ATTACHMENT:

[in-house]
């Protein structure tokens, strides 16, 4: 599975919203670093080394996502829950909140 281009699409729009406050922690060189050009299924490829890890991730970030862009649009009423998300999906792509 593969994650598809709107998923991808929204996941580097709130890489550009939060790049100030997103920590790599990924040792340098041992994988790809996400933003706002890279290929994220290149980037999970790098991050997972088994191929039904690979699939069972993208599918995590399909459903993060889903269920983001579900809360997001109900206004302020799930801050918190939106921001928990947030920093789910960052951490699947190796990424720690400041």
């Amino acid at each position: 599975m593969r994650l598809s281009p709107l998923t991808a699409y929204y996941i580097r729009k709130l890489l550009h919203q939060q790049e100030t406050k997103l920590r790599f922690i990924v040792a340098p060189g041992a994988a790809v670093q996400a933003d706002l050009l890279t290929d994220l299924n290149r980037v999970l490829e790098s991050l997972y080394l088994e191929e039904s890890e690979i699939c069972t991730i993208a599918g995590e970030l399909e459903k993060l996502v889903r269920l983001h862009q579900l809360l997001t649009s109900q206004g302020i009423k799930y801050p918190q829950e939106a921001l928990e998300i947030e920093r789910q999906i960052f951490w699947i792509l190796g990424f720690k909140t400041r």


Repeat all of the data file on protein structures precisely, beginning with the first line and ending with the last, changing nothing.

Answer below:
[in-house]
């Protein structure tokens, strides 16, 4: 599975919203670093080394996502829950909140 281009699409729009406050922690060189050009299924490829890890991730970030862009649009009423998300999906792509 593969994650598809709107998923991808929204996941580097709130890489550009939060790049100030997103920590790599990924040792340098041992994988790809996400933003706002890279290929994220290149980037999970790098991050997972088994191929039904690979699939069972993208599918995590399909459903993060889903269920983001579900809360997001109900206004302020799930801050918190939106921001928990947030920093789910960052951490699947190796990424720690400041």
């Amino acid at each position: 599975m593969r994650l598809s281009p709107l998923t991808a699409y929204y996941i580097r729009k709130l890489l550009h919203q939060q790049e100030t406050k997103l920590r790599f922690i990924v040792a340098p060189g041992a994988a790809v670093q996400a933003d706002l050009l890279t290929d994220l299924n290149r980037v999970l490829e790098s991050l997972y080394l088994e191929e039904s890890e690979i699939c069972t991730i993208a599918g995590e970030l399909e459903k993060l996502v889903r269920l983001h862009q579900l809360l997001t649009s109900q206004g302020i009423k799930y801050p918190q829950e939106a921001l928990e998300i947030e920093r789910q999906i960052f951490w699947i792509l190796g990424f720690k909140t400041r």